Often parents ask: Why bother getting a diagnosis? Differential diagnosis related to behavioral difficulties and the brain are just as crucial for successful outcomes as those related to physical health. A correct diagnosis of FASD leads to better educational outcomes, job prospects, and overall mental health than otherwise possible. We know that determing the type of cancer is critical to determination of the kind of chemotherapy or other treatment; differentiation of the cause of behavioral problems is no less important than in this example. If a child is diagnosed with ADHD (often the first diagnosis our kids receive), the usual interventions, such as medication, are not necessarily helpful to those with an FASD, or even the dosage may not be productive since brain differences can affect how medications are metabolized.
Parents often realize that "typical" parenting techniques do not remedy behavioral challenges of those with a missing diagnosis or a misdiagnosis. Once an accurate diagnosis is obtained, there are interventions that work, but they are not the ones we reflexively consider.
Others question seeking an FASD diagnosis with the statement that "It doesn't matter, there isn't help anyway." That is not true; there may not be as many evidence based interventions as for other diagnoses, but until more are diagnosed with an FASD, there is limited focus on developing those interventions which is a disadvantage for all. Furthermore, this assertion implies that there is no hope for those with an FASD. That is absolutely not true! As with all problems, early intervention is related to positive outcome. And many adults with FASD, often regardless of when diagnosis was obtained, are proof that diagnosis does matter. For a more in depth discussion of this, see FASD: Thirty Reasons Why Early Identification Matters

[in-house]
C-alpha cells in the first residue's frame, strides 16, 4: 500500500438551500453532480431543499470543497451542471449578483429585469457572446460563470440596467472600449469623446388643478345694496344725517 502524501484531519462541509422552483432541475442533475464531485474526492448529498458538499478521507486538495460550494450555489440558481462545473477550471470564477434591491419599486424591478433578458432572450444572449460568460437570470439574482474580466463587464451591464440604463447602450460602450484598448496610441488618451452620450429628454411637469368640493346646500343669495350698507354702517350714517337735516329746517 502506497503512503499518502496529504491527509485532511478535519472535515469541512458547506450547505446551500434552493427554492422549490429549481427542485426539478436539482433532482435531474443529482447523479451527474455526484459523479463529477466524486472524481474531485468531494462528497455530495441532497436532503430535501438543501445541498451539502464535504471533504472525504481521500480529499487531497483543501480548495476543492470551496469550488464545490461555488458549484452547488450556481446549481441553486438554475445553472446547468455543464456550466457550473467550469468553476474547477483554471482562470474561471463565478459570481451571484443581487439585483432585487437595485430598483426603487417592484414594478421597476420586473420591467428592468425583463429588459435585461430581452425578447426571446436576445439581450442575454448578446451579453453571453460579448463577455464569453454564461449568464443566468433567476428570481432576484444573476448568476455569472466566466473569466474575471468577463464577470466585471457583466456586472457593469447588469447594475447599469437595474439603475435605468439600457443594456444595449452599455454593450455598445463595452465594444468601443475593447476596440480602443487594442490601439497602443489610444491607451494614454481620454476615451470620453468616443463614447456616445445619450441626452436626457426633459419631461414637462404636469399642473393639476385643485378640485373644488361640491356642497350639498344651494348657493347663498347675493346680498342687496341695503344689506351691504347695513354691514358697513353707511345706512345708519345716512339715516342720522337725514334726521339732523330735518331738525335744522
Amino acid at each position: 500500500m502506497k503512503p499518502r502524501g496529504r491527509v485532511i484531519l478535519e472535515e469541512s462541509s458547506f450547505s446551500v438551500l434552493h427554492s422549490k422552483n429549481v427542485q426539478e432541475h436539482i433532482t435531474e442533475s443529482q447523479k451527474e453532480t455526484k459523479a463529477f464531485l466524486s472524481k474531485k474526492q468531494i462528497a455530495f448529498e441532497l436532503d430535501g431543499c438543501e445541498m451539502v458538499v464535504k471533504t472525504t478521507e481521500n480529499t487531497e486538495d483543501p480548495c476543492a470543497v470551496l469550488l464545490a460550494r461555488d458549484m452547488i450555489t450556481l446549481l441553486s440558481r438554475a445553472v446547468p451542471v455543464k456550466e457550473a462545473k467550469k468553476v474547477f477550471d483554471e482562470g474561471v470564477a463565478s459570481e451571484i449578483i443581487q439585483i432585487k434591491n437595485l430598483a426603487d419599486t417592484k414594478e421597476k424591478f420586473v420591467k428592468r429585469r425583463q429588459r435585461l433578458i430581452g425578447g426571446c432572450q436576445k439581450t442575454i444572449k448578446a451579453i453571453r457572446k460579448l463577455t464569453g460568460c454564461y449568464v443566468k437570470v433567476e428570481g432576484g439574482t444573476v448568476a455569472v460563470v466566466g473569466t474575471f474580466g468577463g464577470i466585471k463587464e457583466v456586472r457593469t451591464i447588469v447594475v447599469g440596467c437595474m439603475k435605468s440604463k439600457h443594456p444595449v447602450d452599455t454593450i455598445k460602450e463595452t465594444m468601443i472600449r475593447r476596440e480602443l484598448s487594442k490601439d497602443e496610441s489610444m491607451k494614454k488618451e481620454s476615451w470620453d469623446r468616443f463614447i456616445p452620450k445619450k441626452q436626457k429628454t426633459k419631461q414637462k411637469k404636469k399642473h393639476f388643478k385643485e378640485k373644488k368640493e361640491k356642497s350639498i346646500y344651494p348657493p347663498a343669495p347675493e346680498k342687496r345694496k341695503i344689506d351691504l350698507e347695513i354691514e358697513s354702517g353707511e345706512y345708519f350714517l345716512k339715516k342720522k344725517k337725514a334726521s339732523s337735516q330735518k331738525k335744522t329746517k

Diagnostic capacity in North Carolina is limited. While there may be some developmental pediatricians, psychiatrists, or psychologists willing to diagnose an individual with an FASD, those are few in number. NCFASD Informed has obtained the following information about practitioners/sites in the state with the ability to diagnose. The list will be expanded as other possibilities are confirmed.
Chad Haldeman-Englert, MD
William Allen, MD
Clinic Coordinator: Michael Pesant, LCSW
Fullerton Genetics Center
Fetal Alcohol Spectrum Disorders Clinic
9 Vanderbilt Park Drive
Asheville, NC 28803
Our Brochure - PDF
Yasmin Senturias, MD
Developmental & Behavioral Pediatrics
of the Carolinas
2608 E. Seventh St., Charlotte, NC 28204
Margie Jaworski, MD, FACMGG, FAAP
Evelyn Rawcliffe-Kimbrell, DO
Medical Assistant: Shacora Wiggins
Administrative Assistant: Joyce Stevens
Division of Medical Genetics
Department of Pediatrics
Brody School of Medicine
East Carolina University
Greenville, NC 27858-4354l
In order to have an evaluation for exposure to alcohol, a referral from pediatrician or family physician must be forwarded via call or fax. Upon receipt, an appointment will be scheduled with one of the two physicians. PLEASE NOTE: Before getting a referral, have a complete neuropsychological battery completed for the individual to be evaluated. At the time the appointment is made, you will be informed of what additional materials to bring to the evaluation.